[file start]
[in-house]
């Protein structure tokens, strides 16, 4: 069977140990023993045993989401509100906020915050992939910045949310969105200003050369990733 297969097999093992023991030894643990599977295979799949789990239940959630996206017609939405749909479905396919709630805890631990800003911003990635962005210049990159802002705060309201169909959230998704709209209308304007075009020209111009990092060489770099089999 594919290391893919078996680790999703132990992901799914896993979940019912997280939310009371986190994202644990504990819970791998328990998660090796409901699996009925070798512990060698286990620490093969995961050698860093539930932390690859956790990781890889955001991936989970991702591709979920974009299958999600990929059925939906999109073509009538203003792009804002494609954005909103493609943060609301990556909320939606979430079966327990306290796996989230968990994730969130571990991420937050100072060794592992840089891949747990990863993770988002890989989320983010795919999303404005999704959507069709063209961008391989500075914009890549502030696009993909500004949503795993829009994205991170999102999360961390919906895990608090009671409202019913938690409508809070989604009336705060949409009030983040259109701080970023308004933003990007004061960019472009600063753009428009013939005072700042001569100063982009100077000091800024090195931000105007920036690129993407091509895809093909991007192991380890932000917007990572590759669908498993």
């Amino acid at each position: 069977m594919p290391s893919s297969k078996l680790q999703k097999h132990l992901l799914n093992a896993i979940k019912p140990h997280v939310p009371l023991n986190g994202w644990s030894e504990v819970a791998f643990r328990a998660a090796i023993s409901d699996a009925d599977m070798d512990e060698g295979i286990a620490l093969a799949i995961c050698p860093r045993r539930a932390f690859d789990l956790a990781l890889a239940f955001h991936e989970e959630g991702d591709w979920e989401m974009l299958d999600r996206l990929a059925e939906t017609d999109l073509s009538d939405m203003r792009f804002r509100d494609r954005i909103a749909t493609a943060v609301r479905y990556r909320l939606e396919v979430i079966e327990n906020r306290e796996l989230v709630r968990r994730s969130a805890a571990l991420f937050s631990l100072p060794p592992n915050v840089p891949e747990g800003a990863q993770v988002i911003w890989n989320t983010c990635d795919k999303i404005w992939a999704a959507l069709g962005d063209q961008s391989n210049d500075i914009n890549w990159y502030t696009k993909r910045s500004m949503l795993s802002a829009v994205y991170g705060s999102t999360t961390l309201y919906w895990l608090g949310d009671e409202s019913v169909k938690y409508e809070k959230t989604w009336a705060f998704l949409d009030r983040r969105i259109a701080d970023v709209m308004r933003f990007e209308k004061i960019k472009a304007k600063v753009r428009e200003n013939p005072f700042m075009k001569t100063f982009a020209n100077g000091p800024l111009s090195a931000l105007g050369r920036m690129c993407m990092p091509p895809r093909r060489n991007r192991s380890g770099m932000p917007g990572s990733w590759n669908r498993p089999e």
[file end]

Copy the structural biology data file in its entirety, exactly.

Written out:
[in-house]
């Protein structure tokens, strides 16, 4: 069977140990023993045993989401509100906020915050992939910045949310969105200003050369990733 297969097999093992023991030894643990599977295979799949789990239940959630996206017609939405749909479905396919709630805890631990800003911003990635962005210049990159802002705060309201169909959230998704709209209308304007075009020209111009990092060489770099089999 594919290391893919078996680790999703132990992901799914896993979940019912997280939310009371986190994202644990504990819970791998328990998660090796409901699996009925070798512990060698286990620490093969995961050698860093539930932390690859956790990781890889955001991936989970991702591709979920974009299958999600990929059925939906999109073509009538203003792009804002494609954005909103493609943060609301990556909320939606979430079966327990306290796996989230968990994730969130571990991420937050100072060794592992840089891949747990990863993770988002890989989320983010795919999303404005999704959507069709063209961008391989500075914009890549502030696009993909500004949503795993829009994205991170999102999360961390919906895990608090009671409202019913938690409508809070989604009336705060949409009030983040259109701080970023308004933003990007004061960019472009600063753009428009013939005072700042001569100063982009100077000091800024090195931000105007920036690129993407091509895809093909991007192991380890932000917007990572590759669908498993």
């Amino acid at each position: 069977m594919p290391s893919s297969k078996l680790q999703k097999h132990l992901l799914n093992a896993i979940k019912p140990h997280v939310p009371l023991n986190g994202w644990s030894e504990v819970a791998f643990r328990a998660a090796i023993s409901d699996a009925d599977m070798d512990e060698g295979i286990a620490l093969a799949i995961c050698p860093r045993r539930a932390f690859d789990l956790a990781l890889a239940f955001h991936e989970e959630g991702d591709w979920e989401m974009l299958d999600r996206l990929a059925e939906t017609d999109l073509s009538d939405m203003r792009f804002r509100d494609r954005i909103a749909t493609a943060v609301r479905y990556r909320l939606e396919v979430i079966e327990n906020r306290e796996l989230v709630r968990r994730s969130a805890a571990l991420f937050s631990l100072p060794p592992n915050v840089p891949e747990g800003a990863q993770v988002i911003w890989n989320t983010c990635d795919k999303i404005w992939a999704a959507l069709g962005d063209q961008s391989n210049d500075i914009n890549w990159y502030t696009k993909r910045s500004m949503l795993s802002a829009v994205y991170g705060s999102t999360t961390l309201y919906w895990l608090g949310d009671e409202s019913v169909k938690y409508e809070k959230t989604w009336a705060f998704l949409d009030r983040r969105i259109a701080d970023v709209m308004r933003f990007e209308k004061i960019k472009a304007k600063v753009r428009e200003n013939p005072f700042m075009k001569t100063f982009a020209n100077g000091p800024l111009s090195a931000l105007g050369r920036m690129c993407m990092p091509p895809r093909r060489n991007r192991s380890g770099m932000p917007g990572s990733w590759n669908r498993p089999e």